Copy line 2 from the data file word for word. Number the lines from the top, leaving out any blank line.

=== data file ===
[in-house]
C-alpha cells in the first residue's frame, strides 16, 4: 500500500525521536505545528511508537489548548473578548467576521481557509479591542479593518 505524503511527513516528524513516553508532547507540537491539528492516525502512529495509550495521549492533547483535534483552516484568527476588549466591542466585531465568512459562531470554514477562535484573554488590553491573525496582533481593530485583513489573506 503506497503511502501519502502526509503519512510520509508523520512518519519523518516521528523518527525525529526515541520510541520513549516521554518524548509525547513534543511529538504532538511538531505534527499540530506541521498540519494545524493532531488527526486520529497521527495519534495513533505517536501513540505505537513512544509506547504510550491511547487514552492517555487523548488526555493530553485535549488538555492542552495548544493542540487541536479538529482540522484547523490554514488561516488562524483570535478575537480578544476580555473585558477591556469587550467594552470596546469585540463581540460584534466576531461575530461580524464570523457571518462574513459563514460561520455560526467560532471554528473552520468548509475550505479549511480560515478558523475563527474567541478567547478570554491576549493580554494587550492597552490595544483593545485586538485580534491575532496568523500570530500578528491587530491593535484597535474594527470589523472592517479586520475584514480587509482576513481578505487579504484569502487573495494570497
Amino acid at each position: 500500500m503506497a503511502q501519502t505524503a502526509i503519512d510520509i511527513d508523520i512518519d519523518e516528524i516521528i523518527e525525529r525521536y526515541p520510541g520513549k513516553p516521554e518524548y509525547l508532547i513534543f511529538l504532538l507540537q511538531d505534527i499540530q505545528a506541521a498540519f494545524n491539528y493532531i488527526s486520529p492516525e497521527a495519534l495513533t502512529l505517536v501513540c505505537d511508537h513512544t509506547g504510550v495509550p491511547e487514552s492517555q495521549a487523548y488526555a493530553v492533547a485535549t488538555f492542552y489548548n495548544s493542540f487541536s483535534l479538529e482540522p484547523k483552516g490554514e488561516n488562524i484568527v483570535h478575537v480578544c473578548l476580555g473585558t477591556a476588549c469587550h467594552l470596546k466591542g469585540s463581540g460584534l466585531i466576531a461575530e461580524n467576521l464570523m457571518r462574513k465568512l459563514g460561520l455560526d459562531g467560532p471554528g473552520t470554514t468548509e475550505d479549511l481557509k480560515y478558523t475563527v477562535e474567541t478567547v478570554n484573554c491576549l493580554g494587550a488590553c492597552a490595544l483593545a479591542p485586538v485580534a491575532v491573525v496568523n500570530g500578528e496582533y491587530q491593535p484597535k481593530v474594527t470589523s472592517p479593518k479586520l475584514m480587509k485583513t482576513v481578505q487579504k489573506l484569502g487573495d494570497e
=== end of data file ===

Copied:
C-alpha cells in the first residue's frame, strides 16, 4: 500500500525521536505545528511508537489548548473578548467576521481557509479591542479593518 505524503511527513516528524513516553508532547507540537491539528492516525502512529495509550495521549492533547483535534483552516484568527476588549466591542466585531465568512459562531470554514477562535484573554488590553491573525496582533481593530485583513489573506 503506497503511502501519502502526509503519512510520509508523520512518519519523518516521528523518527525525529526515541520510541520513549516521554518524548509525547513534543511529538504532538511538531505534527499540530506541521498540519494545524493532531488527526486520529497521527495519534495513533505517536501513540505505537513512544509506547504510550491511547487514552492517555487523548488526555493530553485535549488538555492542552495548544493542540487541536479538529482540522484547523490554514488561516488562524483570535478575537480578544476580555473585558477591556469587550467594552470596546469585540463581540460584534466576531461575530461580524464570523457571518462574513459563514460561520455560526467560532471554528473552520468548509475550505479549511480560515478558523475563527474567541478567547478570554491576549493580554494587550492597552490595544483593545485586538485580534491575532496568523500570530500578528491587530491593535484597535474594527470589523472592517479586520475584514480587509482576513481578505487579504484569502487573495494570497